If there is any open water in the area, that’s a prime place to start looking for ducks, raptors, gulls, herons, shorebirds, and even kingfishers can be found around open patches of water or sewage treatment plants.

When driving around the countryside or near airports, watch the open fields for Rough-legged Hawks, Northern Hawk Owls, or even a Snowy Owl. These species will often perch in trees, on telephone poles and also hay and straw bales. Snow Buntings and Horned Larks gather in large flocks which fly close to the ground in fields. Northern Shrikes are often found perched on the uppermost point of a tree in small clumps of bushes.

IMG_0837Winter finches are usually heard before they are seen — Crossbills, Pine Siskins, and Pine Grosbeaks are very vocal in the winter which makes them easy to locate — often feeding on pinecones at the top of spruce trees.

The best way to locate certain species is to ask local birders about the best locations for wintering species in your area. eBird is also a fantastic resource for finding birds in your area. You can submit your own sightings to eBird — adding to the ever growing eBird database of checklists which helps other birders and scientists track bird distribution and abundance.

When I have time in the winter, even in the bitter temperatures from around -20 to -40 degrees Celsius, I trudge through the snow in search of owls, woodpeckers, and winter finches. Staying warm in the frigid temperatures can be a challenge, but being comfortable makes birding much more enjoyable. Sometimes the coldest days can produce the most spectacular birds, but nothing is more frustrating than watching a Snowy Owl and not being able to feel your toes!

Using a camera can be a challenge on very cold days, because changing the dials with mittens or even gloves can be difficult. I try to have my settings ready before I leave the house to minimize fiddling around in the cold. Also, batteries lose a lot of power when exposed to low temperatures, so I keep spare ones warm in an inner pocket, close to the body.

A Snowy Owl I saw last year,IMG_6782

Layers upon layers are the key to staying warm outside. I like to wear warm sweaters and leggings. And on the outside — my snow boots (Baffin), waterproof snow pants, a waterproof winter jacket, my Punk Rock Apparel Snowy Owl winter hat, and a scarf or gaiter. Keeping your extremities warm is essential for winter birding. I like wool socks, and I dry my boot liners overnight. This way there’s no excess moisture in the liners. I wear leather mittens with finger liners since they are incredibly warm and easy to use with binoculars. Hand warmers can be useful since you can stick them in your mittens, pockets, and boots. Constantly moving also helps to keep you warm.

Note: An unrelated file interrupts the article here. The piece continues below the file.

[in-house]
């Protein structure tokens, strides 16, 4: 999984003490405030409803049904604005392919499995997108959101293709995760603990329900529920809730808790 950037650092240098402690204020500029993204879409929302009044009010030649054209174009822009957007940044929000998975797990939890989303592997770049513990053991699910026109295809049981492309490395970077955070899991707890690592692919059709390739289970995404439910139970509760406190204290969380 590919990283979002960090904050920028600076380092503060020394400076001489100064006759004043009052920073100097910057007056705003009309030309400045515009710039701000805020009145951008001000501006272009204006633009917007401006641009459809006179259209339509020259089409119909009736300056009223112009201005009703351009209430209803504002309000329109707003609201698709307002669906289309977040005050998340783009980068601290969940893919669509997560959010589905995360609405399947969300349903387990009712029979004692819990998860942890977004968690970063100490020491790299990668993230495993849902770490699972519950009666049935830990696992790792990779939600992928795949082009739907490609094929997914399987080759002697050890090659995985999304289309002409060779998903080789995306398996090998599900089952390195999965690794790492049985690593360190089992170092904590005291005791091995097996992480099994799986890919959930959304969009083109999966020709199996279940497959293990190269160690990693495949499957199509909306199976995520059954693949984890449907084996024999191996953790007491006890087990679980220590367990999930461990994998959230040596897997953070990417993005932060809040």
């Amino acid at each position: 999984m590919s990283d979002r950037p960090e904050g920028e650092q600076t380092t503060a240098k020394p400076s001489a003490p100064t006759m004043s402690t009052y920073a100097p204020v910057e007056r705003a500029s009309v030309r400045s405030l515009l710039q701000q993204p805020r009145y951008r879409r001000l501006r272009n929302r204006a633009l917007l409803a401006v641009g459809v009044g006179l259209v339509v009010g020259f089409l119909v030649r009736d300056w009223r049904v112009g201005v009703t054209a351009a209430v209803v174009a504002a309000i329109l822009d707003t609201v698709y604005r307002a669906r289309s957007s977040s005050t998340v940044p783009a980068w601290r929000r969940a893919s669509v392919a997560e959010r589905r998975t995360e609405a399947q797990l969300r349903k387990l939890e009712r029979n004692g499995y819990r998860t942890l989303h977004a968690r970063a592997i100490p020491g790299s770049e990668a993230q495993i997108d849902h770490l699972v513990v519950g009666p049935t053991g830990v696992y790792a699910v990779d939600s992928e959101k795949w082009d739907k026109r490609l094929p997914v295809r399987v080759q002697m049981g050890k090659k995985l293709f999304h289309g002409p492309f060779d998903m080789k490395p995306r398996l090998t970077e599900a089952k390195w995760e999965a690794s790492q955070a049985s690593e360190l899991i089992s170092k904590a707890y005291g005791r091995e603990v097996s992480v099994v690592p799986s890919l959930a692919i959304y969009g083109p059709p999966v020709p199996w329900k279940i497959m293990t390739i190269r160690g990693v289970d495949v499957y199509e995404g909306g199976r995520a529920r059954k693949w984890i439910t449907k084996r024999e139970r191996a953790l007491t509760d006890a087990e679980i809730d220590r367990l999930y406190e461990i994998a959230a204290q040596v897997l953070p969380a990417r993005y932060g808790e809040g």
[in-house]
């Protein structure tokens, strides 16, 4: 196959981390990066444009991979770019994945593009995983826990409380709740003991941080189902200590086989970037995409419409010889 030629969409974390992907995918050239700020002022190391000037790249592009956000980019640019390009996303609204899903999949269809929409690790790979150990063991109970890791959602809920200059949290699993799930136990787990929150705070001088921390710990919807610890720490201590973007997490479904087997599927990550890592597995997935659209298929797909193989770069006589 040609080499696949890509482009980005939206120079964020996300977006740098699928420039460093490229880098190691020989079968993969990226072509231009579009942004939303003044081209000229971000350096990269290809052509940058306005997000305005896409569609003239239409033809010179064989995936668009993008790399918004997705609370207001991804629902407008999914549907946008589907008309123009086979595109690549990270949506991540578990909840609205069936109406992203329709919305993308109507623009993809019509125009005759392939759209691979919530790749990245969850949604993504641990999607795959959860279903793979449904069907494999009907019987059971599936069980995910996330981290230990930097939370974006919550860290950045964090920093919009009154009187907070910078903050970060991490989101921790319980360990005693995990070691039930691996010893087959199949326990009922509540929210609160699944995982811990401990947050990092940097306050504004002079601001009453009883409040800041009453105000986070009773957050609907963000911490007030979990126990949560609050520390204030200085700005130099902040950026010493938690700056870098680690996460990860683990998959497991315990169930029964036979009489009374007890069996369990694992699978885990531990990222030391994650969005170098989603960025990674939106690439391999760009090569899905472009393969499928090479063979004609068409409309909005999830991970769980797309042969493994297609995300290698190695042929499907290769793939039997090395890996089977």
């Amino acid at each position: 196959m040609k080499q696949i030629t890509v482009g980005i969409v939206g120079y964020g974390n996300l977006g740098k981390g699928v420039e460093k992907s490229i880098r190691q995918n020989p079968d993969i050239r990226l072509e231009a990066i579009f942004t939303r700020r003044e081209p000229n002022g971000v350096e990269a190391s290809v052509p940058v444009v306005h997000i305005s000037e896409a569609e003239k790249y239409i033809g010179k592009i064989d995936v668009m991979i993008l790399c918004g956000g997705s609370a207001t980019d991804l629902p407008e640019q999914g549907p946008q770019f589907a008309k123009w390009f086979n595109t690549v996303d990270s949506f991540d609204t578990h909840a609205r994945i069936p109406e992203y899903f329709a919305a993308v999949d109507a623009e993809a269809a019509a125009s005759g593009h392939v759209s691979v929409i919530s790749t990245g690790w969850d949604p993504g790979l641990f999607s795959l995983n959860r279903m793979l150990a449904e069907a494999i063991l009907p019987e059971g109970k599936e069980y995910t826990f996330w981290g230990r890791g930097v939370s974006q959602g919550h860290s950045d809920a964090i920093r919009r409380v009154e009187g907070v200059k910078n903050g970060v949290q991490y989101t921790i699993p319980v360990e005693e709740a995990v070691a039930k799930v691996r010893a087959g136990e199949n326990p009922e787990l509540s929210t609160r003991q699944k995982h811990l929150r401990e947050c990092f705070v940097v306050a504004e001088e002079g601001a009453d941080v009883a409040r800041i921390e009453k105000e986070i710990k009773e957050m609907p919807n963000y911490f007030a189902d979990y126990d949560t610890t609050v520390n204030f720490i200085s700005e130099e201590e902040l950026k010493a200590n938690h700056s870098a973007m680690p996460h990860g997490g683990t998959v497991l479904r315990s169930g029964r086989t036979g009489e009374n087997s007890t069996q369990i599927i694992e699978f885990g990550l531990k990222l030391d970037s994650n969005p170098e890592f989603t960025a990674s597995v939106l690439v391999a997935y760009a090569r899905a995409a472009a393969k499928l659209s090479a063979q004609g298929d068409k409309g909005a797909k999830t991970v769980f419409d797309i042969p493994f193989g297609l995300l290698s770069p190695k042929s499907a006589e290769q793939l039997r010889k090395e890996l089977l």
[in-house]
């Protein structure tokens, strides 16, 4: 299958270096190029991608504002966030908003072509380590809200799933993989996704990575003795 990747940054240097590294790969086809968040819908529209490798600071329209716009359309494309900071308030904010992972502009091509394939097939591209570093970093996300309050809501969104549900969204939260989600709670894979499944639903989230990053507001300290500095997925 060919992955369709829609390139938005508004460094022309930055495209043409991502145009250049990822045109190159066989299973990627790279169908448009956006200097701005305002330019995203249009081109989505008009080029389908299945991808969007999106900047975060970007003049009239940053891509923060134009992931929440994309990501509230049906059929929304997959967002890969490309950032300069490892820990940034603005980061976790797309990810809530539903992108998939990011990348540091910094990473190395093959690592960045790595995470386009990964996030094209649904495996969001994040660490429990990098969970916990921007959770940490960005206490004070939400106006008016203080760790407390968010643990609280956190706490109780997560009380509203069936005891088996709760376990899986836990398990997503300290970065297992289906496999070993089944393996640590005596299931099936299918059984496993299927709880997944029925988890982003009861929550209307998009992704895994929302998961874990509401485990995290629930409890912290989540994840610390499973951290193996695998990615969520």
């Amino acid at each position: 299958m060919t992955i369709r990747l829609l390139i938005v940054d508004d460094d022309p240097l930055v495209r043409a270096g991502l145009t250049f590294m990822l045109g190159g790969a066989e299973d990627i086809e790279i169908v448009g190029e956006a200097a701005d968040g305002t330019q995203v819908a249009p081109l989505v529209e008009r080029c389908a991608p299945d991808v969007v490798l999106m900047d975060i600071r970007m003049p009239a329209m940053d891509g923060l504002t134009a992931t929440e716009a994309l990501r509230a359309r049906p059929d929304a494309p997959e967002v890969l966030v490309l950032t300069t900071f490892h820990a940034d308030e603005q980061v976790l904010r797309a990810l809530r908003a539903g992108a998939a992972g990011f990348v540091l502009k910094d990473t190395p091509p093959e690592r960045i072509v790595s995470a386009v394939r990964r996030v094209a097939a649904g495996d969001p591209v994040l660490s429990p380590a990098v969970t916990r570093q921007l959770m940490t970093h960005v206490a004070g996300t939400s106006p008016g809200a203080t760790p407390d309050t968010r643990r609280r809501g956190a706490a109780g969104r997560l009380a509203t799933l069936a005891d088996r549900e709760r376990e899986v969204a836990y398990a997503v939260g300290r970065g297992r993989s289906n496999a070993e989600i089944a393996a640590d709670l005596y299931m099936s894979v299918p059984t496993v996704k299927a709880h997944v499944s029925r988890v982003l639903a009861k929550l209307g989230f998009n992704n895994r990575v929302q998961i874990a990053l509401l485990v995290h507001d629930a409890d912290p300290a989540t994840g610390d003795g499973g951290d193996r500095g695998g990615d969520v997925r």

Birding in Germany was a little different for me because the climate is so much more humid and damp than the prairies. The cold went straight through me, so I made sure to dress very warmly even through the winter temperature wasn’t much below zero.

Birding by vehicle can make the weather a little more bearable. Dress as warmly as if you’re going for a walk, because any number of things could happen — a bird might be sitting in a spot where you have to go outside to get a good view, the heater in your vehicle quits working or have some other breakdown (my truck started leaking coolant and overheated far from home on the day of the Christmas Bird Count), or you get stuck in the snow and have to walk.

If you can’t brave the cold, sit by your window with a book and something warm to drink and watch the birds at your feeders. Feeding birds in the winter gives you a chance to watch birds without having to go outside and provides extra sustenance for birds dealing with the winter weather. Many rare birds often show up at feeding stations, so keep an eye out for unusual birds at your feeders. Even if nothing rare shows up, watching the Black-capped Chickadees, Downy Woodpeckers, and winter finches at close range is always enjoyable. For more bird feeding tips, I highly recommend Myrna Pearman’s new book, Backyard Bird Feeding: An Alberta Guide

There are a number of citizen science programs that take place in the winter, including Project FeederWatch, Christmas Bird Counts, and the Great Backyard Bird Count. You can provide important information about the winter bird population in your area by counting birds at your feeders and reporting the results.

Whether you’re walking, driving, or window-watching this winter, have fun and stay warm!

A male Pine Grosbeak,


2015 Christmas Bird Count and CBC4Kids